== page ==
I have exhibited at every New York ABAA Fair since 1975, plus some of the ILAB shows and many smaller ones in other venues. I can testify from this long experience that nothing comes close to the Armory as a venue. Our last large fair outside of it was in the Javits Center, a terrible show for everyone. But if we leave the Armory, this is the kind of places that can accommodate the Fair- the venues over on the Hudson piers, etc. If you think you were inconvenienced in getting to New York, try catching a cab over there, far from any public transport, on a rainy day.
Its not a matter of being familiar and historic (it is a matter of being large). The NY Fair, as it is, is quite simply the best and greatest rare book fair in the world. Move it to any of the available options, and I predict it will quickly be a shadow of what it is now. With all due respect to the California shows or the Ephemera show, they are a drop in the bucket to NY. My California sales have averaged about 10% of my NY sales, and my ephemera show sales about .5%, over many years.
So, if a time frame should be shifted- and I agree that the Fairs are too close now- why don't these fairs change their times? All fairs are not equal. Let's not kill the goose with the golden egg.
One final note- the effect of weather can go both ways. When the old NY Fair time was a month later, it often coincided with the first really nice weekend of spring. When that happened, people stayed away in droves. Poor weather more often brings people indoors; rich New Yorkers go to their country homes when the weather is nice. Bill Reese William Reese Company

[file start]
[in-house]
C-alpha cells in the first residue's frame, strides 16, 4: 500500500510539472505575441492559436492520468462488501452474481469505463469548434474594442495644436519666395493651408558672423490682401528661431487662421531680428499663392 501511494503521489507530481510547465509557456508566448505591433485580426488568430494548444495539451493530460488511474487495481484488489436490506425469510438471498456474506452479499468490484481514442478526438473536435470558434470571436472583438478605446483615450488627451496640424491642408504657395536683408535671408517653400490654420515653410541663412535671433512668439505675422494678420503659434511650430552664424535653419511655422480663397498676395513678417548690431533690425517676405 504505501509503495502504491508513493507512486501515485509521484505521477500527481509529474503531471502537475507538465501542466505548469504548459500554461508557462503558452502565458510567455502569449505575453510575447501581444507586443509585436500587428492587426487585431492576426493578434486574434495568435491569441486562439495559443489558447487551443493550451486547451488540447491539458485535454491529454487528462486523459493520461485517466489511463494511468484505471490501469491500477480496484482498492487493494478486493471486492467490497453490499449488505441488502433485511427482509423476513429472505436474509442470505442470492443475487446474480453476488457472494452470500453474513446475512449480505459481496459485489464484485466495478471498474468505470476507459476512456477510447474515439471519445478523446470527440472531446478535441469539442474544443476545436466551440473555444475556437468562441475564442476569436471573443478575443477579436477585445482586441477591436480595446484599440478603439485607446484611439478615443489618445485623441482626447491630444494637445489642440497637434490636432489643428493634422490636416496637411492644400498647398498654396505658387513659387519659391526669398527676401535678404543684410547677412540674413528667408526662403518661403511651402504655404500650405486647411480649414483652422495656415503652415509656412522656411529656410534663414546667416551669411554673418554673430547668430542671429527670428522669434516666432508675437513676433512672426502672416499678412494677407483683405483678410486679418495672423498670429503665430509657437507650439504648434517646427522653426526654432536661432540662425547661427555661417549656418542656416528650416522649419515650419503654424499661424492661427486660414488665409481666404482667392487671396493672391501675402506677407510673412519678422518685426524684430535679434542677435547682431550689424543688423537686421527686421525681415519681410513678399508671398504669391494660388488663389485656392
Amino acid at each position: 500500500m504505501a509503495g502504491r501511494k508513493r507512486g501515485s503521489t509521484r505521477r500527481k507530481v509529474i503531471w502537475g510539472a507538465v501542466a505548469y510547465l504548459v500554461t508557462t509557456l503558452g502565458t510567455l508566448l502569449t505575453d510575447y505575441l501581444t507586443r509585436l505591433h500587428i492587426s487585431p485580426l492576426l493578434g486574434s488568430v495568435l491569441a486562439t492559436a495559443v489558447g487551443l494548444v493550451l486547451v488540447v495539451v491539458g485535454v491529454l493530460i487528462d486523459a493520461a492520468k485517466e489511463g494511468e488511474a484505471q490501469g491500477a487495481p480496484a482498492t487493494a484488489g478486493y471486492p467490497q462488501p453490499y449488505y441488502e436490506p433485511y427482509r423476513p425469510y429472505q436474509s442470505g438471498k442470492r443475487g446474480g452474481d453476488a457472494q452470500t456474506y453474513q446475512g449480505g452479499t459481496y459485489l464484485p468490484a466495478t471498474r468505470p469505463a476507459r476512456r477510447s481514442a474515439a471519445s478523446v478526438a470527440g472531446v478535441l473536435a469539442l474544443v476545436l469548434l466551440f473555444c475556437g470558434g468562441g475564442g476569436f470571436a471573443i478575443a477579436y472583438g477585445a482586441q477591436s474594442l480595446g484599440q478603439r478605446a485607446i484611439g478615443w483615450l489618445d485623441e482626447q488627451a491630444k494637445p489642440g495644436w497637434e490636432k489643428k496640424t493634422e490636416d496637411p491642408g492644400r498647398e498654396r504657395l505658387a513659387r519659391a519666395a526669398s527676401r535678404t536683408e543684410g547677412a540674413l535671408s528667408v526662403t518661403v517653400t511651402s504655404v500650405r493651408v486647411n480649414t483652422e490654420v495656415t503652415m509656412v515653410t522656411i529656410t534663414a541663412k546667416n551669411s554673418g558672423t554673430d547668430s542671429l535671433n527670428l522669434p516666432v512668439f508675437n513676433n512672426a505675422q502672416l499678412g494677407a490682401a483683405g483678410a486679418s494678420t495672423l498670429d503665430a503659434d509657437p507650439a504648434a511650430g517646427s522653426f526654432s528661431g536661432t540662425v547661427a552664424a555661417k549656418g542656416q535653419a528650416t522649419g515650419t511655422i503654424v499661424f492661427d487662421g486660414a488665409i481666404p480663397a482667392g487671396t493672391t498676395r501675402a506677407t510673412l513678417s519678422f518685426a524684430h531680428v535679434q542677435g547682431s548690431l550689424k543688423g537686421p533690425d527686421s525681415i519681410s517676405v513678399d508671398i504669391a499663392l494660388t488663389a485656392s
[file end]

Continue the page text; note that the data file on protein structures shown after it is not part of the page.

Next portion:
Posted On: 2018-04-09 12:53
User Name: brucemarshallrarebooks

Thank you for your discussion over the New York Antiquarian Bookfair in the Armory.
Many of us are flying in from different parts of the world. In my case the UK and I realise that the weather can be an issue but personally, I totally agree with Bill Reese and I think this is the most important bookfair in America. I, like Bill did notice that the weekends in April, when the good weather arrived, had a serious effect on business.
Although perhaps colder in March, I also think there are more serious buyers appearing as it is just before the holiday time. I don't think we should do anything that could threaten the use of this excellent venue. Bruce Marshall, Bruce Marshall Rare Books


Rare Book Monthly

  • <b>Swann Auction Galleries Apr 26:</b> Jacques-Émile Ruhlmann, wallpaper sample book, circa 1919. $15,000 to $25,000.
    <b>Swann Auction Galleries Apr 26:</b> Archive from a late office of the Breuer & Smith architectural team, New York, 1960-70s. $3,500 to $5,000.